Question on finding the relative error

The question is as under:

Find the relative error in Z if

1. Z= A/B
2. Z= A(B^-1)

Relative error in A is ΔA/A and in B is ΔB/B

My solutions are :

1. As A and B are being divided the relative error in Z is the sum of the relative errors in A and B.

ΔZ/Z = ΔA/A + ΔB/B

1. B is raised to power -1. Then the relative error in Z will be ΔZ/Z = ΔA/A - ΔB/B

I have written - ΔB/B because when a physical quantity is raised to a power then the relative error will be the product of power and the relative error in the original quantity.

Now the cases 1 and 2 give the same meaning but the relative errors are different. Why is this so.

• Your expression for compounding relative error is incorrect. – garyp Apr 30 at 14:52
• @garyp Please tell me the correct expression – Ashok Sharma Apr 30 at 15:27
• The correct expression is in the answer by probably_someone – garyp Apr 30 at 22:00

This:

the relative error in Z is the sum of the relative errors in A and B.

is incorrect.

This:

when a physical quantity is raised to a power then the relative error will be the product of power and the relative error in the original quantity.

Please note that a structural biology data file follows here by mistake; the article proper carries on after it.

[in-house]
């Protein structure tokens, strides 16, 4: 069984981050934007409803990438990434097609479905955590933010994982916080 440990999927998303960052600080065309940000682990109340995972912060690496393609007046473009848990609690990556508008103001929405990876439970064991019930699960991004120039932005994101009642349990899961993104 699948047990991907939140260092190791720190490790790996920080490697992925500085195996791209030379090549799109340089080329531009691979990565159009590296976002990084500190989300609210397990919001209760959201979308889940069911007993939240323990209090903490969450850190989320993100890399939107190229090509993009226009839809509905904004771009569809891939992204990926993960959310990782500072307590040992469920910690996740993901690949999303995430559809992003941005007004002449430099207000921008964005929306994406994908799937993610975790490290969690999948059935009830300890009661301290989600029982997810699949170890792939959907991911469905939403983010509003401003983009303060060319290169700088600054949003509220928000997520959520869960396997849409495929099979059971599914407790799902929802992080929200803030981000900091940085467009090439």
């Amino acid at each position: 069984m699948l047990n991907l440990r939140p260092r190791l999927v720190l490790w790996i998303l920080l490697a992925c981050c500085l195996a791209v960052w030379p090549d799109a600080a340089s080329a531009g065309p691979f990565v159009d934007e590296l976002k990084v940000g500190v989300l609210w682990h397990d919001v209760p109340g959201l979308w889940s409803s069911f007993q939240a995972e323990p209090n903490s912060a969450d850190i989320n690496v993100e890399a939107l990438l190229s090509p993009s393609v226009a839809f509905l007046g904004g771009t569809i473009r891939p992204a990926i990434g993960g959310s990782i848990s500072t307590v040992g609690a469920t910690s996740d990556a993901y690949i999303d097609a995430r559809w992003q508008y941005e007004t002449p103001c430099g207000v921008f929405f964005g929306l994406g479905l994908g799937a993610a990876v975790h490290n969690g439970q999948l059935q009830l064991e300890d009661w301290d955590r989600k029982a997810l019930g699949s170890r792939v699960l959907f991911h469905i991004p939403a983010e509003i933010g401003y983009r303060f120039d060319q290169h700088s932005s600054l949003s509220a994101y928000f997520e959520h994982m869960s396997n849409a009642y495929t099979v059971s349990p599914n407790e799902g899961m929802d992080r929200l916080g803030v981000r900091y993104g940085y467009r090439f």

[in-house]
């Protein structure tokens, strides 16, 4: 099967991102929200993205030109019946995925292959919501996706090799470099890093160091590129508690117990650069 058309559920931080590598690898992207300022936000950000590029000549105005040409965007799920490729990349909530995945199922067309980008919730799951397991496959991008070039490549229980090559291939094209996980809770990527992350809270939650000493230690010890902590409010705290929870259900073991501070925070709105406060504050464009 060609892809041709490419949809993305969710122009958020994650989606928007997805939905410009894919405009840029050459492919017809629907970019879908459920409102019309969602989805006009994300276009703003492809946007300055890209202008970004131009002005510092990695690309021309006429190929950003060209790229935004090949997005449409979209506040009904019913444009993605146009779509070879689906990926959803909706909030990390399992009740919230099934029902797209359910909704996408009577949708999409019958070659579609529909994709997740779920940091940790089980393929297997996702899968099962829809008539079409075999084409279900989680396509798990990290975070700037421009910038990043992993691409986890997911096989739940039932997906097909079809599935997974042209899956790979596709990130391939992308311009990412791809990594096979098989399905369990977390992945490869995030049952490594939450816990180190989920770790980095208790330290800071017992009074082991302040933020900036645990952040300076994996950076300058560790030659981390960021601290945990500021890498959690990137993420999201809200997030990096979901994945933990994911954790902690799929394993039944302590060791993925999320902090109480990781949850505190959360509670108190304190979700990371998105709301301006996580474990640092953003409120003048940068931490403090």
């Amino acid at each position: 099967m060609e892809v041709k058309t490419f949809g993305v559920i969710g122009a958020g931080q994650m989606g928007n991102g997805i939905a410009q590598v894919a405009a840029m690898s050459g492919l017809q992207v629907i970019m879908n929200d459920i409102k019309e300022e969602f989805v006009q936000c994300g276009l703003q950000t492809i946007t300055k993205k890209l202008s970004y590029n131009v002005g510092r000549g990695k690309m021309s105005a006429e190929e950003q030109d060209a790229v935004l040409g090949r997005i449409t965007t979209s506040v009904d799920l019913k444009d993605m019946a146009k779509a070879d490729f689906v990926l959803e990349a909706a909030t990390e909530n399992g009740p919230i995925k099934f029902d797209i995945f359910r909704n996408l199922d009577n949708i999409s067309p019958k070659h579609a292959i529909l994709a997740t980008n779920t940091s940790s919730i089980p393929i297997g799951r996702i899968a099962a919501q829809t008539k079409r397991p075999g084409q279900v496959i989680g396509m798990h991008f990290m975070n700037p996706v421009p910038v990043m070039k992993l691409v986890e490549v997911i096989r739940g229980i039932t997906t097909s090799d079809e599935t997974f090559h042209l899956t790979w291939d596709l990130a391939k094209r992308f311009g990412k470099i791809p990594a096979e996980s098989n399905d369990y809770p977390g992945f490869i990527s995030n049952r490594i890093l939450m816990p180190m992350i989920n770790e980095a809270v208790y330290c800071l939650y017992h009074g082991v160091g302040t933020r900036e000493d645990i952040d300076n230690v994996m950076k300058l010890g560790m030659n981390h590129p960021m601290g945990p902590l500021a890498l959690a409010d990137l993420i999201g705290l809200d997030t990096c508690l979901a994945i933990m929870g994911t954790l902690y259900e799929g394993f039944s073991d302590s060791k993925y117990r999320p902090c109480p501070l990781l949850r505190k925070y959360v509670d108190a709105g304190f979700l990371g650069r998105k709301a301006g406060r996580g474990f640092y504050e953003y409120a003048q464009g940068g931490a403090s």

is also incorrect.

When you have a function $$f(A,B)$$ of two variables, then the uncertainty in $$f$$ (labeled $$\sigma_f$$) is related to the uncertainties $$\sigma_A$$ and $$\sigma_B$$ in $$A$$ and $$B$$ in the following way:

$$\sigma_f^2=\left(\frac{\partial f}{\partial A}\right)^2\sigma_A^2+\left(\frac{\partial f}{\partial B}\right)^2\sigma_B^2$$

Inserting $$f(A,B)=A/B$$ and $$f(A,B)=AB^{-1}$$ into the above formula will give you the same results for $$\sigma_f$$, and therefore will give you the same results for the relative error $$\sigma_f/f$$.

• Thank you Sir. But I have read in many books the rules which I stated. Is the rule you have stated a general rule ? Please tell me the name of this rule or something related so that I can Google it to learn more. – Ashok Sharma Apr 30 at 15:27
• @AshokSharma This is the most general rule that I know of. You might want to re-check your books - for example, the books I've read say that when two quantities are multiplied or divided, the relative errors are added in quadrature. Adding $A$ and $B$ in quadrature gives you $\sqrt{A^2+B^2}$ (this is just the definition of the term). In general, the rules for propagation of uncertainty can be found all over the internet, for example: lectureonline.cl.msu.edu/~mmp/labs/error/e2.htm – probably_someone Apr 30 at 15:38